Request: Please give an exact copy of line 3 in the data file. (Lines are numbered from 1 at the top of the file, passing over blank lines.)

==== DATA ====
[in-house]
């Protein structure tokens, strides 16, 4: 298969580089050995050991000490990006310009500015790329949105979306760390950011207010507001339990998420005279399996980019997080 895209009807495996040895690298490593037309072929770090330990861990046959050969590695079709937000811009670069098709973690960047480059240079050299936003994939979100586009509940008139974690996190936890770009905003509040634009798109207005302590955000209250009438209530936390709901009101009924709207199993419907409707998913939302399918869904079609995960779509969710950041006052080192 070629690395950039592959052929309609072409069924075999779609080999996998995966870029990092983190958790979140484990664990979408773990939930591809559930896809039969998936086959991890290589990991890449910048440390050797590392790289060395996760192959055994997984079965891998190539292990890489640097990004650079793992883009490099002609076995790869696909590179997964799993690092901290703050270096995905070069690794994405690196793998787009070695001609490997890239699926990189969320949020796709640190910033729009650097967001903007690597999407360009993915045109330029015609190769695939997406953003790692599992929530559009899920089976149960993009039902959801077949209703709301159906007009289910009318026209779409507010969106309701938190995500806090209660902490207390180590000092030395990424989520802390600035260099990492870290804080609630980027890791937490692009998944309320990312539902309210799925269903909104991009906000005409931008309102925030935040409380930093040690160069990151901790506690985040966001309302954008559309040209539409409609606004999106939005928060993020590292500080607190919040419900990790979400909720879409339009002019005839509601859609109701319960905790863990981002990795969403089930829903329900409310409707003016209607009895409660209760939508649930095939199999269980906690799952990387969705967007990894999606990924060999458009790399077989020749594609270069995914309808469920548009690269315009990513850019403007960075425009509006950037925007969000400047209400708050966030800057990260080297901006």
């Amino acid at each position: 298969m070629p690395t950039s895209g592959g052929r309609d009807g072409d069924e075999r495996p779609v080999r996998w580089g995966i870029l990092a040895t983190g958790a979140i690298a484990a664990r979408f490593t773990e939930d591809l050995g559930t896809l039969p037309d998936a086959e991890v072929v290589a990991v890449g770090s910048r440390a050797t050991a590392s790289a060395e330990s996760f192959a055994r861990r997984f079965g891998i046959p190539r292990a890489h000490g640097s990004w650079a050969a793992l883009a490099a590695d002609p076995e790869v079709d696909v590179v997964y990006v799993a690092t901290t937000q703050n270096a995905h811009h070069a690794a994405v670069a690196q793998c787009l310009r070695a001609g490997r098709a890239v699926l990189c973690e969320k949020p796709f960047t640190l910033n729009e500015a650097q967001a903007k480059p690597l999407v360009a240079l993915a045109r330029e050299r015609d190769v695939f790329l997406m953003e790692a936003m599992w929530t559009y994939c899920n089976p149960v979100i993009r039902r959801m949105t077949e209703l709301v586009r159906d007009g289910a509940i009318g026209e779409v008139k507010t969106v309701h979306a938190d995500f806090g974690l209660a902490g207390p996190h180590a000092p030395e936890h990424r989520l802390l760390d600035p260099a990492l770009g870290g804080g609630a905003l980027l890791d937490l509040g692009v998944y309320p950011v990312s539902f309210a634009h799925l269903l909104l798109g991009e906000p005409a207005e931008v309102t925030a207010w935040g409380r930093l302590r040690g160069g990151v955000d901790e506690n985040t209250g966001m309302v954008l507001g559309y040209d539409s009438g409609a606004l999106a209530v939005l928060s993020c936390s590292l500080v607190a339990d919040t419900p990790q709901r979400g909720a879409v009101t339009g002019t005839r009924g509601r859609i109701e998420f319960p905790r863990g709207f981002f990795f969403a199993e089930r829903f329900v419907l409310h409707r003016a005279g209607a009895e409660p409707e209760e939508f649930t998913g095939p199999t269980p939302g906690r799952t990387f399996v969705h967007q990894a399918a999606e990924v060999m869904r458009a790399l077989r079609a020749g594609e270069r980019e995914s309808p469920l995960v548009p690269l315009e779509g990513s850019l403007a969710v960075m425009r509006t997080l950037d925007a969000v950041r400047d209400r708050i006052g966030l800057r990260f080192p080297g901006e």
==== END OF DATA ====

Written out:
């Amino acid at each position: 298969m070629p690395t950039s895209g592959g052929r309609d009807g072409d069924e075999r495996p779609v080999r996998w580089g995966i870029l990092a040895t983190g958790a979140i690298a484990a664990r979408f490593t773990e939930d591809l050995g559930t896809l039969p037309d998936a086959e991890v072929v290589a990991v890449g770090s910048r440390a050797t050991a590392s790289a060395e330990s996760f192959a055994r861990r997984f079965g891998i046959p190539r292990a890489h000490g640097s990004w650079a050969a793992l883009a490099a590695d002609p076995e790869v079709d696909v590179v997964y990006v799993a690092t901290t937000q703050n270096a995905h811009h070069a690794a994405v670069a690196q793998c787009l310009r070695a001609g490997r098709a890239v699926l990189c973690e969320k949020p796709f960047t640190l910033n729009e500015a650097q967001a903007k480059p690597l999407v360009a240079l993915a045109r330029e050299r015609d190769v695939f790329l997406m953003e790692a936003m599992w929530t559009y994939c899920n089976p149960v979100i993009r039902r959801m949105t077949e209703l709301v586009r159906d007009g289910a509940i009318g026209e779409v008139k507010t969106v309701h979306a938190d995500f806090g974690l209660a902490g207390p996190h180590a000092p030395e936890h990424r989520l802390l760390d600035p260099a990492l770009g870290g804080g609630a905003l980027l890791d937490l509040g692009v998944y309320p950011v990312s539902f309210a634009h799925l269903l909104l798109g991009e906000p005409a207005e931008v309102t925030a207010w935040g409380r930093l302590r040690g160069g990151v955000d901790e506690n985040t209250g966001m309302v954008l507001g559309y040209d539409s009438g409609a606004l999106a209530v939005l928060s993020c936390s590292l500080v607190a339990d919040t419900p990790q709901r979400g909720a879409v009101t339009g002019t005839r009924g509601r859609i109701e998420f319960p905790r863990g709207f981002f990795f969403a199993e089930r829903f329900v419907l409310h409707r003016a005279g209607a009895e409660p409707e209760e939508f649930t998913g095939p199999t269980p939302g906690r799952t990387f399996v969705h967007q990894a399918a999606e990924v060999m869904r458009a790399l077989r079609a020749g594609e270069r980019e995914s309808p469920l995960v548009p690269l315009e779509g990513s850019l403007a969710v960075m425009r509006t997080l950037d925007a969000v950041r400047d209400r708050i006052g966030l800057r990260f080192p080297g901006e």